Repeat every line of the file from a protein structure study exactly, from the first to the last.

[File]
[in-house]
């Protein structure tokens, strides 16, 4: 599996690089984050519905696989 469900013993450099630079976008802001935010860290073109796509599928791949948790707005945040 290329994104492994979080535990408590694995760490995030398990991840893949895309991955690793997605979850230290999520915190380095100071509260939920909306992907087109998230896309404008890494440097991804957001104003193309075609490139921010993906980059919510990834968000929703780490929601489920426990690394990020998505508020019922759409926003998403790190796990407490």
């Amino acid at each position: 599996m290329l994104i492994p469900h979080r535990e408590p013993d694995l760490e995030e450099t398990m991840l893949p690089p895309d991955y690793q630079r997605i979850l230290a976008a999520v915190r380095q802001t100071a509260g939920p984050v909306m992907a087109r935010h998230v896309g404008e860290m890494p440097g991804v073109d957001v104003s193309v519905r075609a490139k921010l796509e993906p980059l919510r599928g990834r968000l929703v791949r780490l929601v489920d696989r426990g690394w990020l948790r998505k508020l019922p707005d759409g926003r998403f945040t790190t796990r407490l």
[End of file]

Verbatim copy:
[in-house]
């Protein structure tokens, strides 16, 4: 599996690089984050519905696989 469900013993450099630079976008802001935010860290073109796509599928791949948790707005945040 290329994104492994979080535990408590694995760490995030398990991840893949895309991955690793997605979850230290999520915190380095100071509260939920909306992907087109998230896309404008890494440097991804957001104003193309075609490139921010993906980059919510990834968000929703780490929601489920426990690394990020998505508020019922759409926003998403790190796990407490």
């Amino acid at each position: 599996m290329l994104i492994p469900h979080r535990e408590p013993d694995l760490e995030e450099t398990m991840l893949p690089p895309d991955y690793q630079r997605i979850l230290a976008a999520v915190r380095q802001t100071a509260g939920p984050v909306m992907a087109r935010h998230v896309g404008e860290m890494p440097g991804v073109d957001v104003s193309v519905r075609a490139k921010l796509e993906p980059l919510r599928g990834r968000l929703v791949r780490l929601v489920d696989r426990g690394w990020l948790r998505k508020l019922p707005d759409g926003r998403f945040t790190t796990r407490l």